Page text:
For months, environmentalists have suspected that the demise of European action on tar sands was linked to negotiations on an EU-Canada free trade deal known as CETA, or an EU-US free trade deal, known as TTIP.
The smoking petroleum gun
The US is the only country to refine and export Canada’s tar sands petroleum to Europe - blended with domestic fuel in its export barrels - making it vulnerable to EU greenhouse gas intensity targets.
Additionally, a lot of the US’s new oil production comes from unconventional sources and could be vulnerable to the FQD in its own right.
“There are 20 or 30 diesel-refined fuels we export now to the EU that could be either restricted, reduced or completely cut off, depending on how this [FQD] is implemented,” one inside source told EurActiv. “We don’t have a final text yet so there’s nothing to react to but there’s a possibility of raising this as a trade problem.”
EurActiv understands that Canada pressured the US to act more firmly than it did, but that as long as no final FQD text was produced, the US stance was to hold fire. This may explain why the implementing FQD act has lain buried for so long.
If the FQD had been passed last year, as expected, Washington feared that a revision to the law in 2015 would have targeted its own unconventional exports, forcing it to mount a challenge under trade law that would have proved as environmentally contentious as the unresolved Keystone XL pipeline case.
The Commission’s decision to remove the targets also removes the possibility of a row between Western allies on the international scene as talks to agree a binding climate change agreement at the UN level are expected to conclude in Paris in December 2015.
But for EU officials, the reasoning behind scrapping the directive’s targets remains opaque.
“The only thing you can say about this proposal is it appeared out of a vacuum as there wasn’t any strong calls for it,” one EU official said. “I think the pressure came from the US and the fossil fuels industry. You should go right to see Catherine Day and ask her.”
Catherine Day, the secretary-general of the European Commission, has been widely credited with writing the passage in the 2030 proposal dealing with FQD greenhouse gas intensity targets.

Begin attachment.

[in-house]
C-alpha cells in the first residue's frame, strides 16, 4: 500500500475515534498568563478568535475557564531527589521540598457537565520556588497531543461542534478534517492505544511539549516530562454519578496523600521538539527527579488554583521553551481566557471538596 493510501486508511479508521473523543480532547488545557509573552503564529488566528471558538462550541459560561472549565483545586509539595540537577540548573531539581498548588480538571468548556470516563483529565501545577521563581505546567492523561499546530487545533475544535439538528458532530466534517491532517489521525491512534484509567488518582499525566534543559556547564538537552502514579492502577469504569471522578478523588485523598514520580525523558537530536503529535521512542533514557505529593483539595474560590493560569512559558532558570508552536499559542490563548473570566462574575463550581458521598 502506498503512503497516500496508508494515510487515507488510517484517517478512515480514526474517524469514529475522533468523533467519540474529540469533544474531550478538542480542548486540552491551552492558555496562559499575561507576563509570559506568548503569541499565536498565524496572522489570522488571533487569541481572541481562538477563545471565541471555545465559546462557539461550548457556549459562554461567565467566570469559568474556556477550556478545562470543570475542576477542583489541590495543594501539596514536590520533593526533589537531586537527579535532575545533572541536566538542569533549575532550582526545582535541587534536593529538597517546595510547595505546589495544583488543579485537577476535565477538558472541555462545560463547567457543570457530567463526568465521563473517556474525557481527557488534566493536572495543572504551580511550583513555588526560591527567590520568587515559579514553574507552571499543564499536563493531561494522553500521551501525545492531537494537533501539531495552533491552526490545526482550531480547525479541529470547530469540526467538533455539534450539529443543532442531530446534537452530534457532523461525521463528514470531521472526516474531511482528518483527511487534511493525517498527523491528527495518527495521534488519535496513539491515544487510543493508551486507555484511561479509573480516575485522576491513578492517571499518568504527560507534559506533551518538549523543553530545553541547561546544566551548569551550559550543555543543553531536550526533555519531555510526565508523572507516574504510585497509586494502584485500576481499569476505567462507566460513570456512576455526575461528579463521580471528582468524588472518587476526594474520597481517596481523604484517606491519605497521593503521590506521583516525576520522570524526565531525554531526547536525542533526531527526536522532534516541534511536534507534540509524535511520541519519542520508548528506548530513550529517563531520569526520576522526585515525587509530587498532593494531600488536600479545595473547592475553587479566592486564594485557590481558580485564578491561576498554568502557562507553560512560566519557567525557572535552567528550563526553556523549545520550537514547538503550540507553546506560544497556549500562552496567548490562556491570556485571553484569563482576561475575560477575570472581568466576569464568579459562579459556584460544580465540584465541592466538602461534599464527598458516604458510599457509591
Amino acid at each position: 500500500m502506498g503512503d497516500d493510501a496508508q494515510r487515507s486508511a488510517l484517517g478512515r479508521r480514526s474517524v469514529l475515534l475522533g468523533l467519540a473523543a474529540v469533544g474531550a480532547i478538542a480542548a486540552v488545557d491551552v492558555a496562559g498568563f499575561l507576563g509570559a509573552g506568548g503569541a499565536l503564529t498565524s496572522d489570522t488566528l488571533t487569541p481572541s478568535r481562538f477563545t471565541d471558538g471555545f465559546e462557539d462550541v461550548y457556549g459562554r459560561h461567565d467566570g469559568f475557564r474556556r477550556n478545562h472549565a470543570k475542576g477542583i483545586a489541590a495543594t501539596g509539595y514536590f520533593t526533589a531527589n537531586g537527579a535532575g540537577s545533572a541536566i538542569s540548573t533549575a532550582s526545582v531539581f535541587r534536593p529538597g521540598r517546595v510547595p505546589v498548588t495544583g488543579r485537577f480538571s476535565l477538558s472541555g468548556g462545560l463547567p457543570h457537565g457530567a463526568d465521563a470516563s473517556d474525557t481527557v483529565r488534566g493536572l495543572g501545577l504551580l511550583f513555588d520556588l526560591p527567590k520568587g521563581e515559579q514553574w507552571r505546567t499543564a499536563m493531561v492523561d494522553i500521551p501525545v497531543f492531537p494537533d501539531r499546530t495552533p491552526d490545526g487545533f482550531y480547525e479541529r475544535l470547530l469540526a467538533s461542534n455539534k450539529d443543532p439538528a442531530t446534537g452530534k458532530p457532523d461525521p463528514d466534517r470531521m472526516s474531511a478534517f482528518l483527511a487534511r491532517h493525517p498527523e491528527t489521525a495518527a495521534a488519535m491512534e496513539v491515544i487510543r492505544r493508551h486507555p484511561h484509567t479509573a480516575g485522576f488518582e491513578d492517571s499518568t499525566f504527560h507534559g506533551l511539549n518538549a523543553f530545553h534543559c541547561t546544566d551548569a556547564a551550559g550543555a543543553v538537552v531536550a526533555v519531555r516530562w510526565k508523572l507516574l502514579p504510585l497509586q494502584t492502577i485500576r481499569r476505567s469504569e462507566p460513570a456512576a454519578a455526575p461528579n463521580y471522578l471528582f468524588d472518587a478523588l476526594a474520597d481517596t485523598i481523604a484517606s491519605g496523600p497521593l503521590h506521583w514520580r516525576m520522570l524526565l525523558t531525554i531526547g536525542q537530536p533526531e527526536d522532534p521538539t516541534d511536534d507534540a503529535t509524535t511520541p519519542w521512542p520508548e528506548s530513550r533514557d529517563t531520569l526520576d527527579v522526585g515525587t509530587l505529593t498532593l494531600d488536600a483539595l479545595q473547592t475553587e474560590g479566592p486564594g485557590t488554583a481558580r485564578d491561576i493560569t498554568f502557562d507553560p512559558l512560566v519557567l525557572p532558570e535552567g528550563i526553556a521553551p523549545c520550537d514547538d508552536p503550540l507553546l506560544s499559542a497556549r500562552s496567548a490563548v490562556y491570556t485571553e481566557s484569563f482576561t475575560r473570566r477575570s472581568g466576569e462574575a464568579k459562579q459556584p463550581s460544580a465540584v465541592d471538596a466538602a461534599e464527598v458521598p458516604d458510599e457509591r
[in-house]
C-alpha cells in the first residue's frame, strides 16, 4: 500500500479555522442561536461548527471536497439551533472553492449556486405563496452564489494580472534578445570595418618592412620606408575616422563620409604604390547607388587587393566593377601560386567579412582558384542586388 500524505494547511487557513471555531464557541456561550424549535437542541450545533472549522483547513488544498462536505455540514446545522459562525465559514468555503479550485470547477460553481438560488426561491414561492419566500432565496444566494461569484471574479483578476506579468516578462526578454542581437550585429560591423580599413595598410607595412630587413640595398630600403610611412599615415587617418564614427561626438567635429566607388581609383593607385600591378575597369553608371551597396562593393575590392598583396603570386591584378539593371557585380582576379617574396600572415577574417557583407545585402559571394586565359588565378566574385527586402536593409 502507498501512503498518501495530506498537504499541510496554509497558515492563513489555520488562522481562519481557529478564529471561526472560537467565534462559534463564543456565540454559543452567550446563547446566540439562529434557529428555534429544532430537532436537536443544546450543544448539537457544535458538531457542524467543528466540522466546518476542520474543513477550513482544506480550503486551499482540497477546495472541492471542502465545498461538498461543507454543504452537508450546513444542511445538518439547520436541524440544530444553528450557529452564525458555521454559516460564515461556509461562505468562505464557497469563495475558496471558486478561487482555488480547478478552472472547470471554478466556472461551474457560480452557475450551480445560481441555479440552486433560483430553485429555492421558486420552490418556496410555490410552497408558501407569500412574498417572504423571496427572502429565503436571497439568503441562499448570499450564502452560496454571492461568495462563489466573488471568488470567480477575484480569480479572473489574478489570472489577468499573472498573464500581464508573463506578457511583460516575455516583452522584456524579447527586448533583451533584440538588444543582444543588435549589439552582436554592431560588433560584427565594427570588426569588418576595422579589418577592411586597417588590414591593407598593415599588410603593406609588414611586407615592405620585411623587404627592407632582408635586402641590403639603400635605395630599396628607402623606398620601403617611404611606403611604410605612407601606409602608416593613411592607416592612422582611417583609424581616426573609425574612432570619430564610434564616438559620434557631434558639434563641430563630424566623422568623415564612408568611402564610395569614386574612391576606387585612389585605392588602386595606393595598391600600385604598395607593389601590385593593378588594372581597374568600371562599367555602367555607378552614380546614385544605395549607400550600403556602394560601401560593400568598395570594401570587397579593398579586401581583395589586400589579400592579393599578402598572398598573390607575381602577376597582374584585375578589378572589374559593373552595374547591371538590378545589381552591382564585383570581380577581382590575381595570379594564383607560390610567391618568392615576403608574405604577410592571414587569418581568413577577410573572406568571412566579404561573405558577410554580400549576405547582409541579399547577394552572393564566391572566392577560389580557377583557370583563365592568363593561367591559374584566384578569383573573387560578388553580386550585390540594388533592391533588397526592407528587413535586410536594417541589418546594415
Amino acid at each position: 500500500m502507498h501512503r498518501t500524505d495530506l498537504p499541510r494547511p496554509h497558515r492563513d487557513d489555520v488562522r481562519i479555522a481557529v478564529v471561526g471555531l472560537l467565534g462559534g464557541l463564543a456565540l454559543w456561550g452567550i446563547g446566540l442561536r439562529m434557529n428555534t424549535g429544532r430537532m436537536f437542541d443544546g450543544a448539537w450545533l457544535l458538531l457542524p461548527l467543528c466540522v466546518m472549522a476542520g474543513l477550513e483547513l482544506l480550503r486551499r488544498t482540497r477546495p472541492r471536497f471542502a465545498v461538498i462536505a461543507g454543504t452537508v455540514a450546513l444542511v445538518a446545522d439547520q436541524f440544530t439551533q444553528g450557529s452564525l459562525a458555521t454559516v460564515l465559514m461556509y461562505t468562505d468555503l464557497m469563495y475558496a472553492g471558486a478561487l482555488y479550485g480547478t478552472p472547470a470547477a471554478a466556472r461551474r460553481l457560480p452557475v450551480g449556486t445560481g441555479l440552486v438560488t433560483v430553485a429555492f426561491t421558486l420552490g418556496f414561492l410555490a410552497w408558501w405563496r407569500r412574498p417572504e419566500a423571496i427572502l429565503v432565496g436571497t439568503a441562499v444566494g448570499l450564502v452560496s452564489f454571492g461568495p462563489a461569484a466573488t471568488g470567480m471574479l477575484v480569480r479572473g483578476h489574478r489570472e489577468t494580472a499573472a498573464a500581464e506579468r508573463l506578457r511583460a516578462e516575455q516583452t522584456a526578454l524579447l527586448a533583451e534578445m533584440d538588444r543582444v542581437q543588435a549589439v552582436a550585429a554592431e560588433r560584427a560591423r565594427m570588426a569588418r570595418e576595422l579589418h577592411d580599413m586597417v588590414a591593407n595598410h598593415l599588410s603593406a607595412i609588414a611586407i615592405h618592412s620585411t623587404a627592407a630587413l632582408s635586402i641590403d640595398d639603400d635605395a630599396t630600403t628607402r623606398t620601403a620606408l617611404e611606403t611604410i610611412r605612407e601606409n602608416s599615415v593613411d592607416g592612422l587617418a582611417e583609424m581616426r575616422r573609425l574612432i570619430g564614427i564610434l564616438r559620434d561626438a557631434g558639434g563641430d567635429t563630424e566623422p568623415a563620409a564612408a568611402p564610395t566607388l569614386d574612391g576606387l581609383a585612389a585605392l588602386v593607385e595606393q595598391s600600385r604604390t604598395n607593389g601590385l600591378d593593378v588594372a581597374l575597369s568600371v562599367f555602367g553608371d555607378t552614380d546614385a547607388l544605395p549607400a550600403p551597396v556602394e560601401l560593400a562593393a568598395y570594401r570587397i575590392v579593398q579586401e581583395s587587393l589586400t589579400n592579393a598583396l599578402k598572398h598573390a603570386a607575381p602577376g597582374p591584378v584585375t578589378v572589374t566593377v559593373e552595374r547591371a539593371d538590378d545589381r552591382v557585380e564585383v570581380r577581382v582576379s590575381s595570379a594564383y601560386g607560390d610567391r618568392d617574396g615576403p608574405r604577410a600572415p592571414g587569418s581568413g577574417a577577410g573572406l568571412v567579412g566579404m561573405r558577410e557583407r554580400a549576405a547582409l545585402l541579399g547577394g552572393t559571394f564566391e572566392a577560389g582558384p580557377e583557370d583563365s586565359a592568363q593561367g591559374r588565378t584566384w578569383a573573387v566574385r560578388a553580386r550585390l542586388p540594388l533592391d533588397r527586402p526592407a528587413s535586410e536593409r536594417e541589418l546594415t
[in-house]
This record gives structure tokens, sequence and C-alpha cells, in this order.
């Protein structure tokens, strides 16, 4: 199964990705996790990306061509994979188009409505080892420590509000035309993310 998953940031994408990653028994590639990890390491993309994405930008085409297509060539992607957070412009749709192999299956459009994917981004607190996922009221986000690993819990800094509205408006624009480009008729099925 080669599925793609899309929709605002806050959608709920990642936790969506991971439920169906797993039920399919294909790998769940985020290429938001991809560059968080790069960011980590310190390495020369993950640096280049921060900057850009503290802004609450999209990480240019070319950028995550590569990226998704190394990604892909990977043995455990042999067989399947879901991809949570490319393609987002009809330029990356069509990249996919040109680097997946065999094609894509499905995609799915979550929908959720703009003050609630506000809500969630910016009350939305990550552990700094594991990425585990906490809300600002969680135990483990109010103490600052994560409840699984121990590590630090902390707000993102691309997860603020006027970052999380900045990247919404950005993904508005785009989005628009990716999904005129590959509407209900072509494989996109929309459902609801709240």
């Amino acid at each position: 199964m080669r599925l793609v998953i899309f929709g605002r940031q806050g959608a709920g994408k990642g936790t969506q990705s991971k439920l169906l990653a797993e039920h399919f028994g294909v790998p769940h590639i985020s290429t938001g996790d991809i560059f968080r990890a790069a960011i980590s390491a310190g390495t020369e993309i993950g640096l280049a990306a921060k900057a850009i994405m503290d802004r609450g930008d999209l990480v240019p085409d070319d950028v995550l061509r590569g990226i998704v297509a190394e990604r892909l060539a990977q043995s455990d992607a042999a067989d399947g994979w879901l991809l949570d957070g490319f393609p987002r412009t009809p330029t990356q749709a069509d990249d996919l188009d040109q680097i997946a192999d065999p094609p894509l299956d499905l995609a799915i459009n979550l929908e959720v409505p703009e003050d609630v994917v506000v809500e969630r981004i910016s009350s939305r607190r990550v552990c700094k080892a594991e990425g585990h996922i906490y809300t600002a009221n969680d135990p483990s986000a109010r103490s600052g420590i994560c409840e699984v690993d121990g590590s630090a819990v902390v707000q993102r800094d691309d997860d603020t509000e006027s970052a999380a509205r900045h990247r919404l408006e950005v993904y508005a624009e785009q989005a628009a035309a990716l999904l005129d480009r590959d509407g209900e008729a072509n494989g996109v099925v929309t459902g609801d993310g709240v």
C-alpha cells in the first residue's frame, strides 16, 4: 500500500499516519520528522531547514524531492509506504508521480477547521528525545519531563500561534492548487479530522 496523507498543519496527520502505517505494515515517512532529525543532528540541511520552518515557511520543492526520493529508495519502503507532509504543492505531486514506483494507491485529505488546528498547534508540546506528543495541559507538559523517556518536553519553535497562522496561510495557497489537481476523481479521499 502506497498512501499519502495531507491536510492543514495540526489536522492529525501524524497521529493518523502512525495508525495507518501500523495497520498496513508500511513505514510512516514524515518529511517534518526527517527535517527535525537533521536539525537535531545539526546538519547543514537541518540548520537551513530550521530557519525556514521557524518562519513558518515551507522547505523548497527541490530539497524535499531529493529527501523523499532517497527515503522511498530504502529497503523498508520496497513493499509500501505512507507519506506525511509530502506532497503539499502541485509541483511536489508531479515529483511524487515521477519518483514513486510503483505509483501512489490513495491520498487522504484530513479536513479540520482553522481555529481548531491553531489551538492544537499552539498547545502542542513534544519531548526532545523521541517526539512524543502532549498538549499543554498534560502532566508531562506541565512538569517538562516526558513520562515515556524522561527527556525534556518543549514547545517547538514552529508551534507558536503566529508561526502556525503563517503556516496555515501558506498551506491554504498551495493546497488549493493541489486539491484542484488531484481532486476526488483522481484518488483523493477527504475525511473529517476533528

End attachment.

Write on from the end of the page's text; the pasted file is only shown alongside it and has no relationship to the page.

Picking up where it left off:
She did not respond to telephone or email requests for an interview.
On 4 October 2011, the European Commission college voted on a review of the Fuel Quality Directive which assigns a default value 107 grams CO2 equivalent per megajoule (CO2eq/MJ) for oil produced from tar sands.
This figure is higher than the 87.5g CO2eq/MJ average assigned for other crude oils, because of the higher carbon intensity associated with the oil extraction process. The EU’s move led to protests from North America.
Last July, the US trade representative Michael Froman told a Congressional House Ways and Means Committee hearing that the FQD guidance on tar sands was “discriminatory, environmentally unjustified and could constitute a barrier to US-EU trade.”
“We continue to press the Commission to take the views of stakeholders, including US refiners under consideration as they finalise these amendments,” he said.
In March of this year, Dan Mullaney, the assistant US trade representative for Europe confirmed to EurActiv that: “we are [still] discussing the Fuel Quality Directive with the EU”.
EU documents seen by EurActiv in 2012 show that Canada too has “raised the issue in the context of EU-Canada negotiations on a free trade agreement.” Canada’s natural resources minister, Joe Oliver, also wrote to the EU’s energy commissioner, Günther Oettinger warning that the directive was “discriminatory and potentially violates the European Union’s international trade obligations.”
But the EU had appeared to stand firm in the face of such weighty gambits. As recently as a year ago, the EU’s climate action commissioner, Connie Hedegaard insisted that “trade must not be used as an excuse to prevent environment progress”